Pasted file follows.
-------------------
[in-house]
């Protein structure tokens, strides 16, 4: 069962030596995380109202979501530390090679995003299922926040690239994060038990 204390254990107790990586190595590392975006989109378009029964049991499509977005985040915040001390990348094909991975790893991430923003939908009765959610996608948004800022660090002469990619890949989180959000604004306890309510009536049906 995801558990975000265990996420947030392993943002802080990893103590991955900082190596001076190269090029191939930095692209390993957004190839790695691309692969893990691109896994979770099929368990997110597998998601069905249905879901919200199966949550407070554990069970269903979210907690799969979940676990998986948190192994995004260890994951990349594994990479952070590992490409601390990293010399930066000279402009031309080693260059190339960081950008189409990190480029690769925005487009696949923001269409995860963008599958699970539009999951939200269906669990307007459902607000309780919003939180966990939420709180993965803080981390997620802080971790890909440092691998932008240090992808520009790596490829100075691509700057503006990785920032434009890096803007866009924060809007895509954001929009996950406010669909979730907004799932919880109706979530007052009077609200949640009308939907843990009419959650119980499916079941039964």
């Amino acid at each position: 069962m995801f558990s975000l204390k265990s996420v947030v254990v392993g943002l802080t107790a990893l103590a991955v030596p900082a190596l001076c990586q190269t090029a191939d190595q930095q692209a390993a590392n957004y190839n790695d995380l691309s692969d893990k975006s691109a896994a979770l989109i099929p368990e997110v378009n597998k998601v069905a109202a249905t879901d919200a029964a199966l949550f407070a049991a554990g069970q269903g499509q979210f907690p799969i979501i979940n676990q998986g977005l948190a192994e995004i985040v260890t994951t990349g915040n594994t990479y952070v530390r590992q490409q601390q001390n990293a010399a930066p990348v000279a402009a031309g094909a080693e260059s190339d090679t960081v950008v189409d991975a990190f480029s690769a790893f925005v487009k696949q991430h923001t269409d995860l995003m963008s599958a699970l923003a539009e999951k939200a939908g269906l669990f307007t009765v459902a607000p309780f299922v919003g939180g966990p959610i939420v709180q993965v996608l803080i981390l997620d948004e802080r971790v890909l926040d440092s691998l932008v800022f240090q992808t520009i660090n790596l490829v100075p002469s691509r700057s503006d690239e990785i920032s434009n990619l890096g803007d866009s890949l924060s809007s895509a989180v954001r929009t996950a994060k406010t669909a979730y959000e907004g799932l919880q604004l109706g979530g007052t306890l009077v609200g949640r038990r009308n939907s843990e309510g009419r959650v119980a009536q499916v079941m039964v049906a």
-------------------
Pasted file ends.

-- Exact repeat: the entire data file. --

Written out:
[in-house]
């Protein structure tokens, strides 16, 4: 069962030596995380109202979501530390090679995003299922926040690239994060038990 204390254990107790990586190595590392975006989109378009029964049991499509977005985040915040001390990348094909991975790893991430923003939908009765959610996608948004800022660090002469990619890949989180959000604004306890309510009536049906 995801558990975000265990996420947030392993943002802080990893103590991955900082190596001076190269090029191939930095692209390993957004190839790695691309692969893990691109896994979770099929368990997110597998998601069905249905879901919200199966949550407070554990069970269903979210907690799969979940676990998986948190192994995004260890994951990349594994990479952070590992490409601390990293010399930066000279402009031309080693260059190339960081950008189409990190480029690769925005487009696949923001269409995860963008599958699970539009999951939200269906669990307007459902607000309780919003939180966990939420709180993965803080981390997620802080971790890909440092691998932008240090992808520009790596490829100075691509700057503006990785920032434009890096803007866009924060809007895509954001929009996950406010669909979730907004799932919880109706979530007052009077609200949640009308939907843990009419959650119980499916079941039964």
């Amino acid at each position: 069962m995801f558990s975000l204390k265990s996420v947030v254990v392993g943002l802080t107790a990893l103590a991955v030596p900082a190596l001076c990586q190269t090029a191939d190595q930095q692209a390993a590392n957004y190839n790695d995380l691309s692969d893990k975006s691109a896994a979770l989109i099929p368990e997110v378009n597998k998601v069905a109202a249905t879901d919200a029964a199966l949550f407070a049991a554990g069970q269903g499509q979210f907690p799969i979501i979940n676990q998986g977005l948190a192994e995004i985040v260890t994951t990349g915040n594994t990479y952070v530390r590992q490409q601390q001390n990293a010399a930066p990348v000279a402009a031309g094909a080693e260059s190339d090679t960081v950008v189409d991975a990190f480029s690769a790893f925005v487009k696949q991430h923001t269409d995860l995003m963008s599958a699970l923003a539009e999951k939200a939908g269906l669990f307007t009765v459902a607000p309780f299922v919003g939180g966990p959610i939420v709180q993965v996608l803080i981390l997620d948004e802080r971790v890909l926040d440092s691998l932008v800022f240090q992808t520009i660090n790596l490829v100075p002469s691509r700057s503006d690239e990785i920032s434009n990619l890096g803007d866009s890949l924060s809007s895509a989180v954001r929009t996950a994060k406010t669909a979730y959000e907004g799932l919880q604004l109706g979530g007052t306890l009077v609200g949640r038990r009308n939907s843990e309510g009419r959650v119980a009536q499916v079941m039964v049906a």